Applying the Inverse Efficiency Score to Visual–Motor Task for Studying Speed-Accuracy Performance While Aging

Yauhen Statsenko, Tetiana Habuza, Klaus Neidl Van Gorkom, Nazar Zaki, Taleb M. Almansoori

Research output: Contribution to journalArticlepeer-review

8 Citations (Scopus)

Abstract

Background: The current study examines the relationship between speed and accuracy of performance in a reaction time setting and explores the informative value of the inverse efficiency score (IES) regarding the possibility to reflect age-related cognitive changes. Objectives: To study the characteristics of speed and accuracy while performing psychophysiological tests throughout the lifespan; to examine the speed-accuracy ratio in age groups and to apply IES to discriminative visual-motor reaction task; and to figure out the predictive potential of psychophysiological tests to identify IES values. Methods: We utilize nonparametric statistical tests, regression analysis, and supervised machine learning methods. Results and Conclusion: The examinees under 20 and over 60 years of age share one tendency regarding the speed-accuracy ratio without speed-accuracy trade-off. Both at the time of active developmental changes in adolescence and during ongoing atrophic changes in elderly there is a tendency toward a rise of the number of mistakes while slowing the reaction. In the age range from 20 to 60 the relationship between the speed and accuracy is opposite and speed-accuracy trade-off is present. In our battery, complex visual-motor reaction is the only test with the significant negative association between reaction time and error rate in the subcohort of young and midlife adults taken together. On average, women perform more slowly and accurately than men in the speed-accuracy task, however most of the gender-related differences are insignificant. Using results of other psychophysiological tests, we predicted IES values for the visual-motor reaction with high accuracy (R2 = 0.77 ± 0.08; mean absolute error / IES range = 3.37%). The regression model shows the best performance in the cognitively preserved population groups of young and middle-aged adults (20–60 years). Because of the individual rate of neurodevelopment in youth and cognitive decline in the elderly, the regression model for these subcohorts has a low predictive performance. IES accounts for different cognitive subdomains and may reflect their disproportional changes throughout the lifespan. This encourages us to proceed to explore the combination of executive functioning and psychophysiological test results utilizing machine learning models. The latter can be designed as a reliable computer-aided detector of cognitive changes at early stages.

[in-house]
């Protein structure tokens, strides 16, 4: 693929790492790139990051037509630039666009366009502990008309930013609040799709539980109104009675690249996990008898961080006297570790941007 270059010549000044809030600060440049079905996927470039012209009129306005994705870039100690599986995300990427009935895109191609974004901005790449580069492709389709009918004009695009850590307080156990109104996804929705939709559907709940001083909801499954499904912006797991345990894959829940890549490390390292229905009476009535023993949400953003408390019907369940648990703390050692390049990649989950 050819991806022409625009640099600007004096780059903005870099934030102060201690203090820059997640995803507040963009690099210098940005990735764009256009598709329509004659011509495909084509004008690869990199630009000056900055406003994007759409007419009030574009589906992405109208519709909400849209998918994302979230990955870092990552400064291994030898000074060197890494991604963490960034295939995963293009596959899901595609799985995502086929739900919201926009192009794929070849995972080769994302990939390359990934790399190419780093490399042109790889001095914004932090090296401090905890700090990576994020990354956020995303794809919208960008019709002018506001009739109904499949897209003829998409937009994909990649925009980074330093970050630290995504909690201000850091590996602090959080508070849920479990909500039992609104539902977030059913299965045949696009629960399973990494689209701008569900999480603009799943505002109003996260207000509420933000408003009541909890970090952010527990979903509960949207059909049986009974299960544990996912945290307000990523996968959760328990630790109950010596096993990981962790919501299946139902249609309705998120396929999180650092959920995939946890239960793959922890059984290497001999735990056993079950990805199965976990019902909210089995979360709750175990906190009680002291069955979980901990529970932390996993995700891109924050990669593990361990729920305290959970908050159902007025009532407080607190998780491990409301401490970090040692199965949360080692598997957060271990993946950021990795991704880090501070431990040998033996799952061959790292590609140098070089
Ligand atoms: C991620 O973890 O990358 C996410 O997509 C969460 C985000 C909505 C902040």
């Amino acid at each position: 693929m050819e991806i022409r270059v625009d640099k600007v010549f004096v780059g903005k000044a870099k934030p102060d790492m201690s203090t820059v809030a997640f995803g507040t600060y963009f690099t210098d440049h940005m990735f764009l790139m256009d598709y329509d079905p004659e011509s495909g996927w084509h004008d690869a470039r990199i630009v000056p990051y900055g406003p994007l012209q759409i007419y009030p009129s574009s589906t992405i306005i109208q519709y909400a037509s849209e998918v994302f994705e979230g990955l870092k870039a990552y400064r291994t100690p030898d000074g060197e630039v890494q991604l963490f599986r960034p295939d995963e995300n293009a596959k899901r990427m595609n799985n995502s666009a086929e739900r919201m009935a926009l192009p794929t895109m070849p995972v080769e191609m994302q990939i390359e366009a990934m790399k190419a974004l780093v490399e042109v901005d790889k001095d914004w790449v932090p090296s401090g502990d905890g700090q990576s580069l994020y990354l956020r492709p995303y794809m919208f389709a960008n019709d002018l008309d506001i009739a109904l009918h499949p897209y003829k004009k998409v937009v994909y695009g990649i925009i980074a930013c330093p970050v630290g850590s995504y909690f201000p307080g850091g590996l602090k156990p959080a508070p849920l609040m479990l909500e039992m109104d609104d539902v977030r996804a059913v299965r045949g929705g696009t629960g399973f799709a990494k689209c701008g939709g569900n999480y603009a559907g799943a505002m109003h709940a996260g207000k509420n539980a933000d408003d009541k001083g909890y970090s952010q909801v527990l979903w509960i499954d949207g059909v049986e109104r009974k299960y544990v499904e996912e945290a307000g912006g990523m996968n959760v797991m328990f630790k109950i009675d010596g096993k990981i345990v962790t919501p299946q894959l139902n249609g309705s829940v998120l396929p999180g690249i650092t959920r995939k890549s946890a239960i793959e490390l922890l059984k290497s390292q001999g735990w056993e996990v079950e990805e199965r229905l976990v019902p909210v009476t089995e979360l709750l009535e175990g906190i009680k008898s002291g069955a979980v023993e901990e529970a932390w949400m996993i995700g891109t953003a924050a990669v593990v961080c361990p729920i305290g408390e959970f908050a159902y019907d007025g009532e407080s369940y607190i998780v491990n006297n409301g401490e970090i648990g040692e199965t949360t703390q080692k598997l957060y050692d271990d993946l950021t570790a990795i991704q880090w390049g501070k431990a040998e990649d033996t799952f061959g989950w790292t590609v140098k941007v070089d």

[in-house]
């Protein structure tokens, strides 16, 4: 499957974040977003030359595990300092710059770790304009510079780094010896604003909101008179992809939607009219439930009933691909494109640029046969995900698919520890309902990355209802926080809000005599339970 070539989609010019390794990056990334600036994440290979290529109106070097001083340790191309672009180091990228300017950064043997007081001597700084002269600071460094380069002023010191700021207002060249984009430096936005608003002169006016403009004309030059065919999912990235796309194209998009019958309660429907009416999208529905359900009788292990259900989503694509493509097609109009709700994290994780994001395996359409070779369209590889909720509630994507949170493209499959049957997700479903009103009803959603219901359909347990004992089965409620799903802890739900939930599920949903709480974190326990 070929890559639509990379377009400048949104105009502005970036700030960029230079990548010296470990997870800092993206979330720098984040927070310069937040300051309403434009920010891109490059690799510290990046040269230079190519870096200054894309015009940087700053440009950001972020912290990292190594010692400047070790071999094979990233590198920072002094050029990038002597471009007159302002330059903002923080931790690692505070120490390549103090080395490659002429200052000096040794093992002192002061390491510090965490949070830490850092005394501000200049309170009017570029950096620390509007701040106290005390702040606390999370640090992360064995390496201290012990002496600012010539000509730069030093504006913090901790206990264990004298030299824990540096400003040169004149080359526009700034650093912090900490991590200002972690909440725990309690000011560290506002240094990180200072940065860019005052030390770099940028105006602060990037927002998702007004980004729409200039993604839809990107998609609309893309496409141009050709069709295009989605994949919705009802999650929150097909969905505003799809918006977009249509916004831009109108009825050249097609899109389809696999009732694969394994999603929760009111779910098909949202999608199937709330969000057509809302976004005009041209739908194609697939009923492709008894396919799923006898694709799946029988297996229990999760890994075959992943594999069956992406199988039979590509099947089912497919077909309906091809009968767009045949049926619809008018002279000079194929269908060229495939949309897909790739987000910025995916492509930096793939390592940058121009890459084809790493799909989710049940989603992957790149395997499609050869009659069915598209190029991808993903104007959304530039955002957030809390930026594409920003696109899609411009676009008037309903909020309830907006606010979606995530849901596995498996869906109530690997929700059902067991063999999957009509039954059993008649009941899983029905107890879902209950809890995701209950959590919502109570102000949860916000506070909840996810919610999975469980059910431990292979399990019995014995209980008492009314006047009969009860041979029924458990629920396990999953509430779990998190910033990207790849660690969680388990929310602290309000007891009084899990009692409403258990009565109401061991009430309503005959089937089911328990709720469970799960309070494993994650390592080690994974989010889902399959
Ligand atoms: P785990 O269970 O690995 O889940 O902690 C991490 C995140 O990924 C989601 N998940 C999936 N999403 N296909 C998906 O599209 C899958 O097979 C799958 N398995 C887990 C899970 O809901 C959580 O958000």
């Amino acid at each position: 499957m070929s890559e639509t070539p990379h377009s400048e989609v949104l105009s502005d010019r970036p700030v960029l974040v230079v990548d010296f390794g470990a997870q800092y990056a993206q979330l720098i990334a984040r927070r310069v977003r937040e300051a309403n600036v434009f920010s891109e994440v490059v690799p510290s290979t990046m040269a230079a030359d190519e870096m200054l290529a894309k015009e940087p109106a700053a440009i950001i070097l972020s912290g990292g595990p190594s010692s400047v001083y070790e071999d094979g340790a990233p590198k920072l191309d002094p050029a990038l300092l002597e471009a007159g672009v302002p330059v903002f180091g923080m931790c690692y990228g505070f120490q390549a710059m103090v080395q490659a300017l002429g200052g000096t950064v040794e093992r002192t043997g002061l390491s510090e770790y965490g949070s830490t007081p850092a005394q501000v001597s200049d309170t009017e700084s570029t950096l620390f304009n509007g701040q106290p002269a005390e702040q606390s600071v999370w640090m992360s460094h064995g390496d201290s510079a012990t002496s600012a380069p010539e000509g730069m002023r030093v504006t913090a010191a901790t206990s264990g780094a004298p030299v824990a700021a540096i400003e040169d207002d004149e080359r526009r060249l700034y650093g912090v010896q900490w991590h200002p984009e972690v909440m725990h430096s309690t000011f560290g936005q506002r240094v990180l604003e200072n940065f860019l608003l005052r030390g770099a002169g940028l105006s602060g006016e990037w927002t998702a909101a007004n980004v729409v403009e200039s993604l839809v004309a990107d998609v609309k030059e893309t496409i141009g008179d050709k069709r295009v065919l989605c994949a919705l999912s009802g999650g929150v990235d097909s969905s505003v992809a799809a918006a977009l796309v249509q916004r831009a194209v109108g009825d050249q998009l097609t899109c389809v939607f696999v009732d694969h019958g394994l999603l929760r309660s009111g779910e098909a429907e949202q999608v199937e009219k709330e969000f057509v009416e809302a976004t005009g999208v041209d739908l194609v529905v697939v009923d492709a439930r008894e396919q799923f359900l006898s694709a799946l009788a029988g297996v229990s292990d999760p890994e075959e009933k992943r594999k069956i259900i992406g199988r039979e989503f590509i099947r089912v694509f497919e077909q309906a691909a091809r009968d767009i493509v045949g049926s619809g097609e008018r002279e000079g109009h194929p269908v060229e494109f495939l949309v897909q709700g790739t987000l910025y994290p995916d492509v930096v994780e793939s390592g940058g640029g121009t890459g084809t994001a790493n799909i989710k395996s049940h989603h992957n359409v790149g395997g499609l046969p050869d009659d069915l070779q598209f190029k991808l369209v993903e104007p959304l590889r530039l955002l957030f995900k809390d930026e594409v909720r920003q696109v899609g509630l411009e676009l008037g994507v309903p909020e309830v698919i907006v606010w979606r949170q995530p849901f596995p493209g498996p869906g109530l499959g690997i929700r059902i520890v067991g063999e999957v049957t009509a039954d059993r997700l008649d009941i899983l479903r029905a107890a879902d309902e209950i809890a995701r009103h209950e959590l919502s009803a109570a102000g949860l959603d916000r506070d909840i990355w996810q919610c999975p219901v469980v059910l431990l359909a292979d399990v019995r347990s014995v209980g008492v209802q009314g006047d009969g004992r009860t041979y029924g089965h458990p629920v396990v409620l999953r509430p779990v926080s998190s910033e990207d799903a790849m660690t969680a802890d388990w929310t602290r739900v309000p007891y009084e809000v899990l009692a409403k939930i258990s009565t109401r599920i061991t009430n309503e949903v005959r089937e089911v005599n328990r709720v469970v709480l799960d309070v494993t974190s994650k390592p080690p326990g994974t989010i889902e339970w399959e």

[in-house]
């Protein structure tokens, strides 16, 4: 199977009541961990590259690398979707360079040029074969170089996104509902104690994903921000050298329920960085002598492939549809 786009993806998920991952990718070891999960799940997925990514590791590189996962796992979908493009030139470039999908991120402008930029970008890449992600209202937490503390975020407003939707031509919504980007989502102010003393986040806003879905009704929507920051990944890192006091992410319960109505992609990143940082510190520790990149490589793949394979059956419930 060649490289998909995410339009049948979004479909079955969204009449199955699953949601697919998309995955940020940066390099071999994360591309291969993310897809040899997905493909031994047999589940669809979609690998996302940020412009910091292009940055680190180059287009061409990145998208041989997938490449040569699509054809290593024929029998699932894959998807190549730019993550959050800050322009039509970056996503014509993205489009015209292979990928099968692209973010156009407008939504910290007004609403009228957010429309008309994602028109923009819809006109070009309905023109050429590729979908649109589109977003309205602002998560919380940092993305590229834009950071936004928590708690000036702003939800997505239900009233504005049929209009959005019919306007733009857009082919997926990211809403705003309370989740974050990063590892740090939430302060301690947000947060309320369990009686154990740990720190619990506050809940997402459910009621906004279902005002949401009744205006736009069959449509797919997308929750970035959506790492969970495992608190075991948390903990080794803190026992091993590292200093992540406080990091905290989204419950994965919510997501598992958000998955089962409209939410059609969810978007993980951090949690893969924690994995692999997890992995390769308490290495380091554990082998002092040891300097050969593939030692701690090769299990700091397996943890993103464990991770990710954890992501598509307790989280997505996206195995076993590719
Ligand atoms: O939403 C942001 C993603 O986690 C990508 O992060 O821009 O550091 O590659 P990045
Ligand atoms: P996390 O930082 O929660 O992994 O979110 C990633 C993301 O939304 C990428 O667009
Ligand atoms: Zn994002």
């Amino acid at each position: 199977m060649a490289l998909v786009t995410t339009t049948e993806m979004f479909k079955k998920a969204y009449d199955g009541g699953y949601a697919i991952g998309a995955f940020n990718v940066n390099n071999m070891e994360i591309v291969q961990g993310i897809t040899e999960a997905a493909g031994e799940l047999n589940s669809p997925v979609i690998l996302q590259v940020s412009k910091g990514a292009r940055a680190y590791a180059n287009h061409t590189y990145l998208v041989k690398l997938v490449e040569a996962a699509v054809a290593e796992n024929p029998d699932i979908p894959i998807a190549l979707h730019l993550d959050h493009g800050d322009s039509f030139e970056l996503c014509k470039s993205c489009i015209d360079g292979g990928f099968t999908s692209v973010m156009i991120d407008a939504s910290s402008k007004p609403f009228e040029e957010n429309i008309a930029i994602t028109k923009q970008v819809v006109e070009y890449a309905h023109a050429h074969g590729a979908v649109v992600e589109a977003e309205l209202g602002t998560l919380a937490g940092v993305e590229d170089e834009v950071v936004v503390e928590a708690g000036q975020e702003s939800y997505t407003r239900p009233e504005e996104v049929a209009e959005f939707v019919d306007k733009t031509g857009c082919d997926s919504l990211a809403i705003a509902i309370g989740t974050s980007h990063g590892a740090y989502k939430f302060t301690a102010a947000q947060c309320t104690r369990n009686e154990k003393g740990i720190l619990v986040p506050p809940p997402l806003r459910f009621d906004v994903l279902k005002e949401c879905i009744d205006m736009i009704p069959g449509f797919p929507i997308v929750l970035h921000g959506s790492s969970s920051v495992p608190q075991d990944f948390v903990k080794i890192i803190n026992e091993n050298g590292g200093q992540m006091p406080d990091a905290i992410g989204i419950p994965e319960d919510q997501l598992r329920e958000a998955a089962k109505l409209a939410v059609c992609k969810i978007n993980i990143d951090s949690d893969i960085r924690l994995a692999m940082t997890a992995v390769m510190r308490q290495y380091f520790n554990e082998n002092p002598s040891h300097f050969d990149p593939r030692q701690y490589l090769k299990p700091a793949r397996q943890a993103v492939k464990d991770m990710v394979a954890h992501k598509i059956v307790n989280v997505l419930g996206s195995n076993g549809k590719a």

Original languageEnglish
Article number574401
JournalFrontiers in Aging Neuroscience
Volume12
DOIs
Publication statusPublished - Dec 9 2020

Keywords

  • aging
  • cognitive decline
  • decision making
  • error
  • gender
  • machine learning
  • regression model
  • speed-accuracy trade-off

ASJC Scopus subject areas

  • Ageing
  • Cognitive Neuroscience

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